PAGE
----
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Topical retinoids are first-line therapy for the treatment of all types of acne. These agents may be used as monotherapy for mild comedonal acne or as part of a combination regimen for other forms of the disease.

Retinoids exert several effects on the skin. They reduce inflammation, promote collagen production, and normalize the follicular hyperkeratinization that leads to comedone formation. Tazarotene is a third-generation retinoid that is selective for the RAR-β and RAR-γ subtypes. It is a prodrug that is rapidly converted to its active form, tazarotenic acid, in the skin.

Addressing Irritation

While they are effective, topical retinoid use is limited by potential skin irritation, especially during the first two to four weeks as the skin undergoes a retinization period and adjusts to use of the retinoid. This irritation is caused by topical retinoids disturbing corneocyte cohesion and contributing to barrier disruption. The skin may develop dryness, redness, burning, stinging, and peeling.

A variety of treatment strategies have been employed to reduce potential retinoid irritation. Concurrent use of moisturizers, intermittent application, and dilution of the drug in a moisturizer before application are tactics commonly used by patients. It is important for patients to stick to their regimen, because non-adherence, even as a result of side effects, ultimately results in poor outcomes.

The Latest Option

Arazlo lotion (tazarotene 0.045%, Ortho Dermatologics) was FDA approved in December 2019 for the topical treatment of acne vulgaris in patients aged nine or older. It is the first tazarotene-based acne treatment available in lotion form, with proven efficacy and favorable tolerability. Arazlo lotion is formulated with a patented polymeric emulsion technology that enhances penetration and minimizes cutaneous side effects.1 Tazarotene and moisturizing ingredients (light mineral oil, diethyl sebacate) are solubilized within oil droplets, evenly dispersed throughout the formula using a honeycomb mesh technology. This allows for the simultaneous delivery of tazarotene and moisturizing ingredients and results in improved cutaneous tolerance of the retinoid. In one study, 93 percent of patients who used the vehicle alone agreed that it left their skin feeling more moisturized and hydrated than what they were currently using.2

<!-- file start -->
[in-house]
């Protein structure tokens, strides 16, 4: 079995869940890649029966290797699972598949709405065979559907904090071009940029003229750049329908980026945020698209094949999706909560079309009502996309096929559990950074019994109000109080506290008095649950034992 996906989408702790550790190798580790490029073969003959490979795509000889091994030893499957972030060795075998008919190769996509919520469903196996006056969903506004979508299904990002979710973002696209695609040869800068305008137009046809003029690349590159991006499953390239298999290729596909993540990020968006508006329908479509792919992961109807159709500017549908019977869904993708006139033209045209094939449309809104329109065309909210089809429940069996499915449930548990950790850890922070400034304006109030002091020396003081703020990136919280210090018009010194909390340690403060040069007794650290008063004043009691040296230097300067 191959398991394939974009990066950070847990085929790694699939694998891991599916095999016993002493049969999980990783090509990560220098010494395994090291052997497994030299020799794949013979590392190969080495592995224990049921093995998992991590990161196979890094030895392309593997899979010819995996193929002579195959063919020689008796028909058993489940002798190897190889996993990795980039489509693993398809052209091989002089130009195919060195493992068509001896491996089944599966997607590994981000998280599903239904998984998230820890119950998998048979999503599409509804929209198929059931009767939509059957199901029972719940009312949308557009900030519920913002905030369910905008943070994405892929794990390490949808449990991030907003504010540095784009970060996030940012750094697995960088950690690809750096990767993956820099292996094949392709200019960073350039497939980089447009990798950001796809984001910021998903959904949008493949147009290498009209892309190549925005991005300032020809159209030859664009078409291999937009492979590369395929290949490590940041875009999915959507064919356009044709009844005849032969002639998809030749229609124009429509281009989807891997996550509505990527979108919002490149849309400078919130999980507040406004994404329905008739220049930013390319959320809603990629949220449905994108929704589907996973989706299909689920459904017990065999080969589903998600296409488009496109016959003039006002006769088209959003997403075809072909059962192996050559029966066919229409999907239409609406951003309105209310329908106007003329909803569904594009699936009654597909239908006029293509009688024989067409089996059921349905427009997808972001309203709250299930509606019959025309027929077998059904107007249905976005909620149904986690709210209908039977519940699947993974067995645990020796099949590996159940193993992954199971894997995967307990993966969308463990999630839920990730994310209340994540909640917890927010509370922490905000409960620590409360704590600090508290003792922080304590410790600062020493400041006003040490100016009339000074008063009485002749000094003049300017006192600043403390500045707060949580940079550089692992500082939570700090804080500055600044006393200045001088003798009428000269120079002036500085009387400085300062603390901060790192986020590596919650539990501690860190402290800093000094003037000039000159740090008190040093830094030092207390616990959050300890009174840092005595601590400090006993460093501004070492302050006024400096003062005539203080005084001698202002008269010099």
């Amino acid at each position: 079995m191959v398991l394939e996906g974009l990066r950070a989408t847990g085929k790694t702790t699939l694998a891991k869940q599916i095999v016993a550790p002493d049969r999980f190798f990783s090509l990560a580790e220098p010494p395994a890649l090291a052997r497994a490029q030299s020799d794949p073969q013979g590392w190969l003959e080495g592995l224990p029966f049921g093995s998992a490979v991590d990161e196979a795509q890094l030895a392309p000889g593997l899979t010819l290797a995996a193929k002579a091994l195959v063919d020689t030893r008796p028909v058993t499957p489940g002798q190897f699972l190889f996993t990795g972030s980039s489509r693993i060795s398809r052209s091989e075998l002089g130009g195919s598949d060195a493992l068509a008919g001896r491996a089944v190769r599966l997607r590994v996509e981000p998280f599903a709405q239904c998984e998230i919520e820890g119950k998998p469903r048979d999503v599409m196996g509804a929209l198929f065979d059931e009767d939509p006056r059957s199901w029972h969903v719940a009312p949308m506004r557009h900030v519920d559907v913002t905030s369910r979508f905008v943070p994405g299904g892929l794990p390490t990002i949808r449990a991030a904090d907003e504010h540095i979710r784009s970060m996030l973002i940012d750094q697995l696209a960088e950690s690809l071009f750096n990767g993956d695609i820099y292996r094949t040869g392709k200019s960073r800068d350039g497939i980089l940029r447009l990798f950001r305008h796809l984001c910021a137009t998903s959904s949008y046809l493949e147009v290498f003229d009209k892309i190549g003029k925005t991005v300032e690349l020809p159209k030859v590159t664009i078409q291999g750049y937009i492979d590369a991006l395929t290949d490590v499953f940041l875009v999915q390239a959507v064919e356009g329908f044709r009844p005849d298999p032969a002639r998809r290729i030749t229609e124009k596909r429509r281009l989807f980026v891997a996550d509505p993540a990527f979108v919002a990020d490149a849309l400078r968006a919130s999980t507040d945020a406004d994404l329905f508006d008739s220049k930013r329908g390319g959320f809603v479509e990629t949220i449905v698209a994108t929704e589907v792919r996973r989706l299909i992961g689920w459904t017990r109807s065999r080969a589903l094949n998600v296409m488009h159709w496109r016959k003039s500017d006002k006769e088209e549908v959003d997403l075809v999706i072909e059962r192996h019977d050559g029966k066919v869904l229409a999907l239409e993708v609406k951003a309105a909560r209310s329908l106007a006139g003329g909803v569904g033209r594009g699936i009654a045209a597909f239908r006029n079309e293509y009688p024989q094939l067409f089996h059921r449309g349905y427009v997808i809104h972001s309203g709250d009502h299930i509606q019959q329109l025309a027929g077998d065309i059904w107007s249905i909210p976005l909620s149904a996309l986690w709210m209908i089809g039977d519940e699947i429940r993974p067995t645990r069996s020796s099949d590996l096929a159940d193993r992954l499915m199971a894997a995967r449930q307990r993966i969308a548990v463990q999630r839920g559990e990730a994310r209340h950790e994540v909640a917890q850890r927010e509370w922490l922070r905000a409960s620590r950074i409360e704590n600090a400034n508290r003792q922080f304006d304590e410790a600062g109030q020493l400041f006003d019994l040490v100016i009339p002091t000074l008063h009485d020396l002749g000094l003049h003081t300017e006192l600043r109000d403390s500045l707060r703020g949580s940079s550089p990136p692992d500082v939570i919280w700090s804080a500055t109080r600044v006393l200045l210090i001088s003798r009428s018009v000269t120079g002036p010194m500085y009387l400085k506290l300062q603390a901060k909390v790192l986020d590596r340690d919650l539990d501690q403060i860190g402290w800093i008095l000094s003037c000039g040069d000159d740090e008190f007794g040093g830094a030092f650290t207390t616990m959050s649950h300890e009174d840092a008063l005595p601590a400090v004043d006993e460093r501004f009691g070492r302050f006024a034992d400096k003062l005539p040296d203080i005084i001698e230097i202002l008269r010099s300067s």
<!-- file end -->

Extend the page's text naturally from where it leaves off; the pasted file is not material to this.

The FDA approval for Arazlo was based on data from two Phase 3 multicenter, randomized, double-blind, vehicle-controlled clinical trials comprising 1,614 patients with moderate to severe acne. In both studies, all primary efficacy endpoints were met with statistical significance (p<0.001), and the drug was generally well-tolerated in the clinical study population.3

In a Phase 2, head-to-head study, Arazlo and Tazorac (tazarotene) Cream 0.1% showed similar treatment success rates and similar reductions in both inflammatory and non-inflammatory lesions over 12 weeks. Arazlo was associated with about half the number of adverse events and fewer treatment-related adverse events than Tazorac.4

Change Agent

Advances in formulation technology are allowing for better delivery, stability, and tolerability of many of the active ingredients we have used in the past. However, this is much more than wine in a new bottle. When the bottle has improved so much, it truly changes the wine as well. The same can be said for tazarotene. In this novel polymeric emulsion, Arazlo lotion changes the way that tazarotene interacts with the skin, minimizing potential adverse events and improving outcomes.

1.Tanghetti EA, et al. Optimized formulation for topical application of a fixed combination halobetasol/tazarotene lotion using polymeric emulsion technology J Dermatol Treat. 2019. Sep 26:1-8. doi: 10.1080/09546634.2019.1668907

2.Company data on file

3.Tanghetti EA, et al. Tazarotene 0.045% Lotion for Once-Daily Treatment of Moderate-to-Severe Acne Vulgaris: Results from Two Phase 3 Trials. J Drugs Dermatol. 2020;19(1): doi:10.36849/JDD.2020.3977.

4. Tanghetti EA , et. Al. A Phase 2 multicenter, double-blind, randomized, vehicle- controlled clinical study to compare the safety and efficacy of a novel tazarotene 0.045% lotion and tazarotene 0.1% cream in the treatment of moderate-to-severe acne vulgaris. J Drugs Dermatol. 2019;18(6):542-548.

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